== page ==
In affliction, I am awakened to my dependence on less-than-worthy things, like a sailor suddenly realizing how far off course and to what dangerous waters the sirens have led him, I am able to right my course once more according to God’s character and promises as proclaimed in His word and sail peacefully in those trustworthy waters.

  1. “The sins of others work for good, as they are glasses in which we may see our own hearts…You…would bear as hellish fruit as any, if God did not either curb you by His power, or change you by His grace…

    The sins of others work for good, as they are the means of making the people of God more thankful…When you see another infected with the plague…think with yourself, O Christian, why should God be more propitious to you than another?…Every time we see men hasting on in sin, we are to bless God we are not such…Let us not think lightly of sin.” –p.47

My husband is now and has always been the best example of thinking the best about people. When at a restaurant with my family at a time of particularly bad service and when all others at the table (myself included) were grumbling about the waitress, his response was, “Maybe she’s having a bad day.” It may have been true or it may not, but it did give each of us pause before we unleashed the wrath that is the unsatisfied American customer.

God did not save me that I might tout all of my moral accomplishments and shun the failings of others; he made me that I might see clearly the wretchedness of my own sin and what I have been saved from as well as the glory and goodness of the One I have been saved to and let that newfound sight humble me and lead me to tell others about the One who can and does save sinners like me from the just and earned consequences of their sin.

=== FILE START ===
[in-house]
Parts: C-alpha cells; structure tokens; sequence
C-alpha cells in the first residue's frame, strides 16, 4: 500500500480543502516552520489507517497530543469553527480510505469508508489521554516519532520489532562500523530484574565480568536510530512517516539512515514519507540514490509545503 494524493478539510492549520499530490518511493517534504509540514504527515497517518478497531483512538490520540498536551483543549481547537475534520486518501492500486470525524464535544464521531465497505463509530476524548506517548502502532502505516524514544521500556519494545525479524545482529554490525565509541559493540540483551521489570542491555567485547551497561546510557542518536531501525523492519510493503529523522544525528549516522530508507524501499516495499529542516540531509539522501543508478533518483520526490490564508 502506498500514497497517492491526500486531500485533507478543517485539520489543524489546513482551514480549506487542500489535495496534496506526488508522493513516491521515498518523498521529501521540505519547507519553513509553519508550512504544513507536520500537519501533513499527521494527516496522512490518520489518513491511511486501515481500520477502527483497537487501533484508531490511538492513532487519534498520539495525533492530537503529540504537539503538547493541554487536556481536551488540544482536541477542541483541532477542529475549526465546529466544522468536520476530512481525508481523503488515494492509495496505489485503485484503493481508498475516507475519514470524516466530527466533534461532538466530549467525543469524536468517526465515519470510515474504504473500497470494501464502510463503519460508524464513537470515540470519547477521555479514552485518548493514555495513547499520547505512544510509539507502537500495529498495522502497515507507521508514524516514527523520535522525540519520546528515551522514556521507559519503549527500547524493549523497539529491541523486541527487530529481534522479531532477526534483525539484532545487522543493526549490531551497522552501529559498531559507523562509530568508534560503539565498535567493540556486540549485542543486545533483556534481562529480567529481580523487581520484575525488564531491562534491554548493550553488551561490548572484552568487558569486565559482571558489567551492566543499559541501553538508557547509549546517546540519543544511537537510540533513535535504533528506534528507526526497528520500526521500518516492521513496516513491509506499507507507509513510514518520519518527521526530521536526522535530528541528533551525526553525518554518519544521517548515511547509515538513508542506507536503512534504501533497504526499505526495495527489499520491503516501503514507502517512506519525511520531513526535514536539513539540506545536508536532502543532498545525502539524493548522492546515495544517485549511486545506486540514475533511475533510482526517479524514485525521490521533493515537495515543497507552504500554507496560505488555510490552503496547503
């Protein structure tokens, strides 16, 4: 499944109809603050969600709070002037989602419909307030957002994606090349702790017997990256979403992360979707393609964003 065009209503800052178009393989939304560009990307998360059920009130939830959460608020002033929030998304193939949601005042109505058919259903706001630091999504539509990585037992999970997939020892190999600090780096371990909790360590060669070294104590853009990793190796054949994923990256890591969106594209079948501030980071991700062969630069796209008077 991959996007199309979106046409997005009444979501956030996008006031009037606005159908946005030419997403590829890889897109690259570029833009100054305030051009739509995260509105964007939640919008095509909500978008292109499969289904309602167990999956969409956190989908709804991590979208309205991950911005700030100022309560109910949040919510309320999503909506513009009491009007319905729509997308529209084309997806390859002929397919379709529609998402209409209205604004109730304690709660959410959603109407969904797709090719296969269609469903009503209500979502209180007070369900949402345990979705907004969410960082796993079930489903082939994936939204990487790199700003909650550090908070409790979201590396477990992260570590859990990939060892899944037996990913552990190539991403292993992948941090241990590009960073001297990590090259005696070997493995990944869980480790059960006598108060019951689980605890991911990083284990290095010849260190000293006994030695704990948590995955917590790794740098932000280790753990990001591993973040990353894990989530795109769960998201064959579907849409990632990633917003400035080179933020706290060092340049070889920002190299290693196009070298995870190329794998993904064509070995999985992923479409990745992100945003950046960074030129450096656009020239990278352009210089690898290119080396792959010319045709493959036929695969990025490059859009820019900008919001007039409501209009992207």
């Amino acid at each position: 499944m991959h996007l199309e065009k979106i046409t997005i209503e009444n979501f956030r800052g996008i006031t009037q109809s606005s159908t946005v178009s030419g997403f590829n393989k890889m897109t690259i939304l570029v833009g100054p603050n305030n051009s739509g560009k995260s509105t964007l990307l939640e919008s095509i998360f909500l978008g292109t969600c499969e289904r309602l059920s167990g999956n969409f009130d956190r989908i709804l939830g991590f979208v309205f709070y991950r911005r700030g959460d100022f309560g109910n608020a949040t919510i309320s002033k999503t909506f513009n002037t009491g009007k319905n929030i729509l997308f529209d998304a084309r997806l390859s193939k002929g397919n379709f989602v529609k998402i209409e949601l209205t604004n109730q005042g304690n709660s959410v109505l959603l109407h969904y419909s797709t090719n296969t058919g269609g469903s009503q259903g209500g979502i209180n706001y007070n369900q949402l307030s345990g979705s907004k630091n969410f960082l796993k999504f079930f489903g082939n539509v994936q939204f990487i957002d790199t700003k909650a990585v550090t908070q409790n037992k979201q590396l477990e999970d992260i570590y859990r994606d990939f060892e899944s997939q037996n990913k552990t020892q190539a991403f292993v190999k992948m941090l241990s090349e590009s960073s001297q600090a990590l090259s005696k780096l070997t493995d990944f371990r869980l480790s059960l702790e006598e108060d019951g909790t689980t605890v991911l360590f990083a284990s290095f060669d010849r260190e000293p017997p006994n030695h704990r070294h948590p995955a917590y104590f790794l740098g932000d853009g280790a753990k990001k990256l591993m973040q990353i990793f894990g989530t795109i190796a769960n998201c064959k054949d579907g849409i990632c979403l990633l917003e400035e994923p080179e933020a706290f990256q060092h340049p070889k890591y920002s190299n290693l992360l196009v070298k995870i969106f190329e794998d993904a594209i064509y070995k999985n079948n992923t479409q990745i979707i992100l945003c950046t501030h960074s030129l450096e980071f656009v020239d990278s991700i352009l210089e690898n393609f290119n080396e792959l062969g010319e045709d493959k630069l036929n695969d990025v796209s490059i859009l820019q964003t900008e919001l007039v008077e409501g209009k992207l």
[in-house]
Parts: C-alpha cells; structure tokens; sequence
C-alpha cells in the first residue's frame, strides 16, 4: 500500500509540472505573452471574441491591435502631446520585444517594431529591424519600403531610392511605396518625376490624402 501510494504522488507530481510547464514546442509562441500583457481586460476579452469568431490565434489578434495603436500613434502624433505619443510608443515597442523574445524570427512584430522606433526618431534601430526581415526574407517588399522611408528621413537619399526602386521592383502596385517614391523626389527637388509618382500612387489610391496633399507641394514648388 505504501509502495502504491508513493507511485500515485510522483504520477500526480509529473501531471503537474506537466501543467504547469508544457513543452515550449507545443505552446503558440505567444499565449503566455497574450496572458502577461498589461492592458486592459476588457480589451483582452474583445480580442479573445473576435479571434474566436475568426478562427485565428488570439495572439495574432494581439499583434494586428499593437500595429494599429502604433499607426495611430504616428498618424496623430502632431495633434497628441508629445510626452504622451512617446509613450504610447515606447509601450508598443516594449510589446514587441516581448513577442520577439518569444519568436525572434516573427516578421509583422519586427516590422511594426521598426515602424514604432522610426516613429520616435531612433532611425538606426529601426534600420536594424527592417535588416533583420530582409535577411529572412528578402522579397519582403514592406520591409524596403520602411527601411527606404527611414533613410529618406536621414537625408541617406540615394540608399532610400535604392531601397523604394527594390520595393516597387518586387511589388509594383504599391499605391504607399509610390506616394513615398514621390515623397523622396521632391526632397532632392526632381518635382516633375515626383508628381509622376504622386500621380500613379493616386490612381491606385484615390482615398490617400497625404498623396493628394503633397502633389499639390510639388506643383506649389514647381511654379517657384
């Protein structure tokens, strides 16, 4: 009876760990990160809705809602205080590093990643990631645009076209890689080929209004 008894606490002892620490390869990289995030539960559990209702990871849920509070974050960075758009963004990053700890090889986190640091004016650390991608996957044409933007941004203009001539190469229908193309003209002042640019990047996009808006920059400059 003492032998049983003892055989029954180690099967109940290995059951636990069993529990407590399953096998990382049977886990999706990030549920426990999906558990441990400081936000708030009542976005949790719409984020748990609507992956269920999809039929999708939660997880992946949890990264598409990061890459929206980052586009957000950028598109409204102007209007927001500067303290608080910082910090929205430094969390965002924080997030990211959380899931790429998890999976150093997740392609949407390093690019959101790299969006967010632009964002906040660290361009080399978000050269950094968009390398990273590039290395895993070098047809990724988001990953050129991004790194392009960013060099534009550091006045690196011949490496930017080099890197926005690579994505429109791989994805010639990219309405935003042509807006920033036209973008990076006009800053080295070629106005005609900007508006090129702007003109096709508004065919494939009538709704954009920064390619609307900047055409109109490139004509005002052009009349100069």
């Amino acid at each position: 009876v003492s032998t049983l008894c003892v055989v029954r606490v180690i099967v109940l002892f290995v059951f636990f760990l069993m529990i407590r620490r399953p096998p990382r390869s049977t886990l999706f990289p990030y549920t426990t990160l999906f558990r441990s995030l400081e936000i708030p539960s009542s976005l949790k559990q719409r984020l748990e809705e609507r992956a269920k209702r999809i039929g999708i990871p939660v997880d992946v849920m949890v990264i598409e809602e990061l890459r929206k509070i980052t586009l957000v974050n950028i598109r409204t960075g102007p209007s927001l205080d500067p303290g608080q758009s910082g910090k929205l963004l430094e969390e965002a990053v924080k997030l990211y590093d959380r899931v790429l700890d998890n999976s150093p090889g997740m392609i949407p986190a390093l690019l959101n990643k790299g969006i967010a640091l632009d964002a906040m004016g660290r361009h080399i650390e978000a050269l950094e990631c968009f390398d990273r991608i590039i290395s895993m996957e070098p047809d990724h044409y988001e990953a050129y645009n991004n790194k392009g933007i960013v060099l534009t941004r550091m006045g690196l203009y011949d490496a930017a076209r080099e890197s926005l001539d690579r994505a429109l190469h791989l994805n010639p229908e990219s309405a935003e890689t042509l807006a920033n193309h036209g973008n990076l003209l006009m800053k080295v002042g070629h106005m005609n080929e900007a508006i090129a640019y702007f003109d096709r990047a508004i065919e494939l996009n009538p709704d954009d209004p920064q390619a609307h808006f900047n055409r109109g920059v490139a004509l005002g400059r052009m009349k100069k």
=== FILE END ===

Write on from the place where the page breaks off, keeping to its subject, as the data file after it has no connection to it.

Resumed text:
I am the chief of sinners, make no mistake. Sin is no game. Like an alcoholic wandering in and out of bars taking sips and expecting no further entanglement to come of it, it is nonsensical for me to toy with sin and think it will not eventually take hold of me again. I do not want to think lightly of sin.

  1. “What a blessed condition is the true believer in! When he dies, he goes to God; and while he lives, everything shall do him good.” –p. 56

This was particularly encouraging to me. In life or death, all must work for good to me. And who am I to be on the receiving end of such a promise as Romans 8:28 anyway? No one! Yet here I stand. Thankful and humbled and strengthened to endure whatever trials or joys God might give me until I go to be with Him.

  1. “None so deep in debt to free grace as you, and none should be so high mounted upon the pinnacle of thanksgiving.” P.119

This was one of the last pages of the book and has been the banner that has been flying over my life this past week.

I am to love God. And why?

Because God has lavished His free, unearned, undeserved grace on me! Both now and for all eternity! He has absorbed the full wrath I had actually earned on my behalf and left me with nothing but grace upon grace! I am deeply in debt to grace—every sinful thought or deed has earned me the opposite of it, but against all human logic, He has had mercy on me!

My husband always says that the best books are those that are most closely tethered to the Bible. This book met that requirement and helped me love the Lord a little bit more.

 

 

2 Comments

  1. Thank you for these encouraging words and reminders.

  2. Thank you for that challenge to think like that and believe it.